|Title||Towards sustainable water governance : Examining water governance issues in Québec through the lens of multi-loop social learning|
|Author(s)||Medema, Wietske; Adamowski, Jan; Orr, Christopher J.; Wals, Arjen; Milot, Nicolas|
|Source||Canadian Water Resources Journal (2015). - ISSN 0701-1784 - p. 373 - 391.|
Education and Competence Studies
|Publication type||Refereed Article in a scientific journal|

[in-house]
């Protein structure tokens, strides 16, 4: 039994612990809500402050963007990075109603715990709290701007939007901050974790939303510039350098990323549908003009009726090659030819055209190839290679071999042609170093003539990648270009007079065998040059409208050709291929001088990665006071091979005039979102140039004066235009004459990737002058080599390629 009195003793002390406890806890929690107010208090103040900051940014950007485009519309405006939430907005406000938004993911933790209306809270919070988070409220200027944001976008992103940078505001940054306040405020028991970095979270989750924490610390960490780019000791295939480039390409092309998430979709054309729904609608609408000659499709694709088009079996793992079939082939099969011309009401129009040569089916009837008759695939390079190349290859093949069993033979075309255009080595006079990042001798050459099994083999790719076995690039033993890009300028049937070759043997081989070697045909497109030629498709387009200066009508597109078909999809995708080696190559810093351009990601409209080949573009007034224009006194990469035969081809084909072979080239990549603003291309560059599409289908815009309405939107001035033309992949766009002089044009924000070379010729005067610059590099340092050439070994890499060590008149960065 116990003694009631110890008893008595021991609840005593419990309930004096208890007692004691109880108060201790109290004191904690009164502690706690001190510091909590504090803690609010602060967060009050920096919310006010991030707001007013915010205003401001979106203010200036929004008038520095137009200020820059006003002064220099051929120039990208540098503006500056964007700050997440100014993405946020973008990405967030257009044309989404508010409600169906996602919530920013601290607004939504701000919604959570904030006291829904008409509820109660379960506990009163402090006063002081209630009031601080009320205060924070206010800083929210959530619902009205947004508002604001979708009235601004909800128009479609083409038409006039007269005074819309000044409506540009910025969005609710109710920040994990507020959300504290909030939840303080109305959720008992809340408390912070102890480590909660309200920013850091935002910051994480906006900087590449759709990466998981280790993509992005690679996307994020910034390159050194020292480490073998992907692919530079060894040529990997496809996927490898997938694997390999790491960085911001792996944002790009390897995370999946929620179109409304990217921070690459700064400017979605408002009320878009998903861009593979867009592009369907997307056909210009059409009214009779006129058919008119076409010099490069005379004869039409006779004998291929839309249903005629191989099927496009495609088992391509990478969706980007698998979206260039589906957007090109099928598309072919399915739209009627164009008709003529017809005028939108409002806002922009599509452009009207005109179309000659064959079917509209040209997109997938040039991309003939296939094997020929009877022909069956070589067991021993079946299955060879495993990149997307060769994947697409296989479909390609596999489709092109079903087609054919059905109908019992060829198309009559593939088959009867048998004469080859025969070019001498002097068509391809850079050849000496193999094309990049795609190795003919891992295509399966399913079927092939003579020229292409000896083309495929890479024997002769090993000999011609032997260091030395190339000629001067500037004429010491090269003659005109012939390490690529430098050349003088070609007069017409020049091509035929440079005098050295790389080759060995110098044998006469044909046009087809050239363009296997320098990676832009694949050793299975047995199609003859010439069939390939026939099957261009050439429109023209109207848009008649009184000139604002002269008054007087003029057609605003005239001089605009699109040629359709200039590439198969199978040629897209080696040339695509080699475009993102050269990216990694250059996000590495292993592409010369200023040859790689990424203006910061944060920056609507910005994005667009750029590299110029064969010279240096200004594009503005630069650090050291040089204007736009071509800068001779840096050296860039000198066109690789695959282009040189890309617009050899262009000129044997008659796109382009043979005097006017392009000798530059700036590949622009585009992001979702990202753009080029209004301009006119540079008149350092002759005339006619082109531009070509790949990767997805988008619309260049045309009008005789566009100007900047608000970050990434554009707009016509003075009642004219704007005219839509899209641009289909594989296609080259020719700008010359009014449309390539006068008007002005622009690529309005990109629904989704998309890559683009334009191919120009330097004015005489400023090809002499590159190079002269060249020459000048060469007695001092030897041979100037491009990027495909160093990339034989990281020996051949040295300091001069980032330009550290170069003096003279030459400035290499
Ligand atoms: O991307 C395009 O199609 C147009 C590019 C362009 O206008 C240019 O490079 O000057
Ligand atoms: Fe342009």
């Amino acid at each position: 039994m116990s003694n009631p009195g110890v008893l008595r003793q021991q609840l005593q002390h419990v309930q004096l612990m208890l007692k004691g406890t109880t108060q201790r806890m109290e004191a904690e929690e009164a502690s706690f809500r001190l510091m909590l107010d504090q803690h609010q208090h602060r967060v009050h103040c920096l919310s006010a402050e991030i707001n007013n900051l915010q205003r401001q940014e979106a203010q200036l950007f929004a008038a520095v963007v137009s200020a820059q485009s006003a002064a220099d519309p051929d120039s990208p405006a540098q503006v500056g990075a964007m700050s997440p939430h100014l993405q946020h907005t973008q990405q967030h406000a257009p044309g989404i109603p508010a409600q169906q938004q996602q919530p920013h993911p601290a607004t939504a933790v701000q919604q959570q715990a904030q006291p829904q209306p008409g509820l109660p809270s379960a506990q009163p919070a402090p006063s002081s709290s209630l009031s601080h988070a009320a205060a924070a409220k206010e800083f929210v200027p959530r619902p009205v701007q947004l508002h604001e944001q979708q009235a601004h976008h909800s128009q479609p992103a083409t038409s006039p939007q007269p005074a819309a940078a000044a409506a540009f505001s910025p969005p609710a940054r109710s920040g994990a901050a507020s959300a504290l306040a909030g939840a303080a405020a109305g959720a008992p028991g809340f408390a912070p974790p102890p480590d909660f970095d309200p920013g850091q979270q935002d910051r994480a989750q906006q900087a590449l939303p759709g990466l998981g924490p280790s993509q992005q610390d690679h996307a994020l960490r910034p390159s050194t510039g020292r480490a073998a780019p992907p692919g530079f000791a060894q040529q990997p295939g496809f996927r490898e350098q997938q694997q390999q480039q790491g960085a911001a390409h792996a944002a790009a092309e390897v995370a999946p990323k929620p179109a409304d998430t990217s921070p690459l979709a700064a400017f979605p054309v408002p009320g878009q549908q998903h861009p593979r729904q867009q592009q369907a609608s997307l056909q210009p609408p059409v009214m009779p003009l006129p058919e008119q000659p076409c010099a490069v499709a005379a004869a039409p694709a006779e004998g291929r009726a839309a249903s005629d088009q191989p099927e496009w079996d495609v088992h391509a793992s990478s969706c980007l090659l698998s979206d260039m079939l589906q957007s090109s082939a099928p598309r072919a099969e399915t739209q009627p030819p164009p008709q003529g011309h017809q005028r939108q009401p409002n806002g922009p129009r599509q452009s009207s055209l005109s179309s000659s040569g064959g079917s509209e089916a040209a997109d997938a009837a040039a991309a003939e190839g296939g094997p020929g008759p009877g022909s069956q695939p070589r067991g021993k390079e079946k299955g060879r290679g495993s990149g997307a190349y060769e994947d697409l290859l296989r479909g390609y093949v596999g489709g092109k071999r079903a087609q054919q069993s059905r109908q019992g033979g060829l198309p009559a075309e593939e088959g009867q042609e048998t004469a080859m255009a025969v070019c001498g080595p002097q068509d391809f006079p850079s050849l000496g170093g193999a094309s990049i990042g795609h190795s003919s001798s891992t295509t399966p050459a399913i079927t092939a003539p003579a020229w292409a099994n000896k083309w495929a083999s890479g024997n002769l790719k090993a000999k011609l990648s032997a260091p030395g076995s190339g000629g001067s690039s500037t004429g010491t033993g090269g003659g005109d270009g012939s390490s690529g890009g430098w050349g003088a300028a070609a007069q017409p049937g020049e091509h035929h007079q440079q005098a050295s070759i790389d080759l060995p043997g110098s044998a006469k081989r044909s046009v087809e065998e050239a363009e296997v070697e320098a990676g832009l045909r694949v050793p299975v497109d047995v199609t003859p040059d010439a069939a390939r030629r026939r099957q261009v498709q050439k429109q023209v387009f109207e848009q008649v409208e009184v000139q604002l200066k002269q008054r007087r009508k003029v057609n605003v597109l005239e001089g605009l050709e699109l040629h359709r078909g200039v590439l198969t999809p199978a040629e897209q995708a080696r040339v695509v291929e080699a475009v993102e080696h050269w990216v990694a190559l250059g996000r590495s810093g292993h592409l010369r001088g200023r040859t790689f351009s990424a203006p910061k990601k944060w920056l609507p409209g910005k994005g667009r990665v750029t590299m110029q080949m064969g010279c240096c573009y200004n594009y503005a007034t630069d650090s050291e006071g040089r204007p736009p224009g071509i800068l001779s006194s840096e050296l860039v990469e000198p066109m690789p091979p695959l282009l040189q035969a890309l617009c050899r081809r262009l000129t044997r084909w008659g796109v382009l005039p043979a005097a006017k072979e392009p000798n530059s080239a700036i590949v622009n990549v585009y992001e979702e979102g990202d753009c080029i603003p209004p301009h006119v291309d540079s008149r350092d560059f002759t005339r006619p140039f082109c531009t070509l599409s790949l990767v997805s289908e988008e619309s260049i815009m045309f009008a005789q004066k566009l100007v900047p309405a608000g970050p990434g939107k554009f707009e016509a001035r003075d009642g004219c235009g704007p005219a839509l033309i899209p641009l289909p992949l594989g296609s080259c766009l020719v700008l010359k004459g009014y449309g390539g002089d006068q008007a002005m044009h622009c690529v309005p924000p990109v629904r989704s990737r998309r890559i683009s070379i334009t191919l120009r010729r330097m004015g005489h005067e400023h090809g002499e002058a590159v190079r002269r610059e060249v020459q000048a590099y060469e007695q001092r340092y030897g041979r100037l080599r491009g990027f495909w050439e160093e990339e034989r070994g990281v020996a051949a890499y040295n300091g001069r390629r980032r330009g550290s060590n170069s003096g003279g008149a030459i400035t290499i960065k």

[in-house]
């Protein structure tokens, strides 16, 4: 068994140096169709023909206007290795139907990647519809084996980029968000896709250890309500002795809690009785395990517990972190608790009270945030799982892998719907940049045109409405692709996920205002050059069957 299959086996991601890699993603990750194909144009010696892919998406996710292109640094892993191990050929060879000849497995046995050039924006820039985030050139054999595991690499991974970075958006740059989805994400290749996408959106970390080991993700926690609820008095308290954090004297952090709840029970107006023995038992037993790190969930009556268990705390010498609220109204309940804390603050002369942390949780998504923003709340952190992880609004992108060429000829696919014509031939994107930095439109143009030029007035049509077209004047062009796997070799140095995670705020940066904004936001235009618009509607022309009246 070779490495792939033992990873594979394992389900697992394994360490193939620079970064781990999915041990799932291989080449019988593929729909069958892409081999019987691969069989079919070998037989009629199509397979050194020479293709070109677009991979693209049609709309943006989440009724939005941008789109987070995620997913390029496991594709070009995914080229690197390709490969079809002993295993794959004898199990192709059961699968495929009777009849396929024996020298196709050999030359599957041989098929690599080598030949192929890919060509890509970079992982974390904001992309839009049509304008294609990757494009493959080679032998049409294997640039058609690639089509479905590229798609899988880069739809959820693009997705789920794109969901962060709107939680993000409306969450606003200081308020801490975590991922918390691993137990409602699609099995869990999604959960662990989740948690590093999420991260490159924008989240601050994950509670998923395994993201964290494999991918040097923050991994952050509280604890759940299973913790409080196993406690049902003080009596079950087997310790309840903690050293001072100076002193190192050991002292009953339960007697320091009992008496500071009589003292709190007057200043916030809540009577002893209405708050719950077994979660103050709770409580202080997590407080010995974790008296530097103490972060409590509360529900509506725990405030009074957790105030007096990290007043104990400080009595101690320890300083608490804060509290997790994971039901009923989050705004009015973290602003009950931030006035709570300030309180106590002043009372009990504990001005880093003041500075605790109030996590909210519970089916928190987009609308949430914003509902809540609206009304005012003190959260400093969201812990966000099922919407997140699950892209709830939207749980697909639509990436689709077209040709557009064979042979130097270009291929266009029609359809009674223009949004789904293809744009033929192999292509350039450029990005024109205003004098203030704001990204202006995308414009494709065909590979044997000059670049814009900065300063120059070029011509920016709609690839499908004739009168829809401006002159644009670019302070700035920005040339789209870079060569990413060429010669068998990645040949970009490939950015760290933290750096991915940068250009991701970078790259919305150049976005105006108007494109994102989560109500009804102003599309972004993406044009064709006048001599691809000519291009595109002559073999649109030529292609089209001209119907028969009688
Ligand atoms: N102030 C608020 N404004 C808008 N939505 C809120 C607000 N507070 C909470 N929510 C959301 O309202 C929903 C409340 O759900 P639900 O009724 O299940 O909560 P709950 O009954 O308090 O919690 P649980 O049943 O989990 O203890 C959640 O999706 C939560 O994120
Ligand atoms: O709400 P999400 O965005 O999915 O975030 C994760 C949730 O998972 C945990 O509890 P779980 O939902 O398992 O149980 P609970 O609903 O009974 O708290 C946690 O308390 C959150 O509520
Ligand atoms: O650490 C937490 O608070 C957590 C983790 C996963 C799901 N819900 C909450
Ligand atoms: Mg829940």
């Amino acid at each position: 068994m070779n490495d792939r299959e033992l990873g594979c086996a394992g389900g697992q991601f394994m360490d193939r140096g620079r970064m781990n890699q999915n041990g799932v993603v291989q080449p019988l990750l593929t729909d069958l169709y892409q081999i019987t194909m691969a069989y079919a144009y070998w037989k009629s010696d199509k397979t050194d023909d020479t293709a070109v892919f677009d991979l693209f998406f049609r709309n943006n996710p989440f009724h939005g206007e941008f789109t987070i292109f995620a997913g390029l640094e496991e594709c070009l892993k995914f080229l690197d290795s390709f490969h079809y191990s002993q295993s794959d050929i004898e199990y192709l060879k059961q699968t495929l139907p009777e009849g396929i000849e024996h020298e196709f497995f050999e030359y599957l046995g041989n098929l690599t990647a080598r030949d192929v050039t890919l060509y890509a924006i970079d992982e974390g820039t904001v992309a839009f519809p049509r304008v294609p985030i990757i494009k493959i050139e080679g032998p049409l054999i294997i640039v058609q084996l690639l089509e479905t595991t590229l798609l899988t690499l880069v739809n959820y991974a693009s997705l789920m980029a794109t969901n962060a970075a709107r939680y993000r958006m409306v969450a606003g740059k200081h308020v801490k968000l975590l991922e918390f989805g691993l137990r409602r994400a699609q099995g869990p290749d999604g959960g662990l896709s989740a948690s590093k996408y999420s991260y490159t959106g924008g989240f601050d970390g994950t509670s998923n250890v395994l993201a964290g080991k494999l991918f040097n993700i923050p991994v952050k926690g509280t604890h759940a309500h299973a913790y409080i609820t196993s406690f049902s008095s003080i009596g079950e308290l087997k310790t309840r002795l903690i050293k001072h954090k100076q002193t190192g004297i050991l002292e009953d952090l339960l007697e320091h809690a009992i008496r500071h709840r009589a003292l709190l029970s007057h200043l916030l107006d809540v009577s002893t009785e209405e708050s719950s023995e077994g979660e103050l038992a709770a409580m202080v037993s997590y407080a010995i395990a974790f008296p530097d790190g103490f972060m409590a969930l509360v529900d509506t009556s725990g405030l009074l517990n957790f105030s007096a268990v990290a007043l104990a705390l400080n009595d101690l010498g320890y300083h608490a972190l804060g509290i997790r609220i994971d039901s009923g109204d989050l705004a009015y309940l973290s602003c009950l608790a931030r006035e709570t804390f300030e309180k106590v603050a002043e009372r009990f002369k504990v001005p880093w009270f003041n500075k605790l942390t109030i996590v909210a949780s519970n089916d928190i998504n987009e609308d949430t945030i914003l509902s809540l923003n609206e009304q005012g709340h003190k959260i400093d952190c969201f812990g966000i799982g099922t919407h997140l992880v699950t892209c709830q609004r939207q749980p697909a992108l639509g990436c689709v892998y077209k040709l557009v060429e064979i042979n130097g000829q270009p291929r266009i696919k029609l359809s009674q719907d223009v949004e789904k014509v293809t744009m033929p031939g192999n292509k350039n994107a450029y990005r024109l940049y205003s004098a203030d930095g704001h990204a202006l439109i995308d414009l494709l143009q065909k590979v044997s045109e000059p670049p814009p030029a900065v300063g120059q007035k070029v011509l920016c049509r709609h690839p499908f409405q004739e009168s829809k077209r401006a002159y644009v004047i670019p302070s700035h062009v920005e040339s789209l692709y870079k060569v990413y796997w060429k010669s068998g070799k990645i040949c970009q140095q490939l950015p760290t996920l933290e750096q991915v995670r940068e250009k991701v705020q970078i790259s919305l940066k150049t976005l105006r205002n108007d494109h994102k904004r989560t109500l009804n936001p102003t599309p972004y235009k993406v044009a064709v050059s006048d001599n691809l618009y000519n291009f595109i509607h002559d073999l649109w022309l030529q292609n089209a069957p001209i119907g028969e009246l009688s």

The focus of this paper is on multi-loop social learning processes required to move towards more sustainable water governance. Multi-loop social learning is recognized as a crucial element to decision-making involving a process of managing change where the central methodological concern is with effectively engaging the necessary participation of system members in contributing to the collective knowledge for more sustainable policy outcomes. A research framework that provides a deeper understanding of the conditions required for the facilitation of multi-loop social learning is developed to assess the capacity for multi-loop social learning of the Québec water governance system. This research focuses in particular on six watershed management organizations and their watershed territories. In total, 41 semi-structured interviews were conducted with staff of the watershed management organizations as well as with actors and stakeholders associated with three of the six studied watershed territories. This study shows that although the watershed management organizations have the potential to fulfill a key role in facilitating multi-loop social learning, there are still a number of challenges that will need to be addressed to achieve this potential. Limited capacity and perceived credibility of the watershed management organizations and a mismatch between provincial- and local-level discourses, as well as a limited participation of a wide diversity of actors and stakeholders across different levels and scales, are examples of conditions that hinder the facilitation of multi-loop social learning in Québec. Opportunities to overcome some of these key challenges include renewing partnerships with stakeholders that have so far not been involved by exploring innovative tools for knowledge co-production, and accelerating the transition towards a more collaborative water governance system through the development of required traits and skills of current and future change makers and leaders.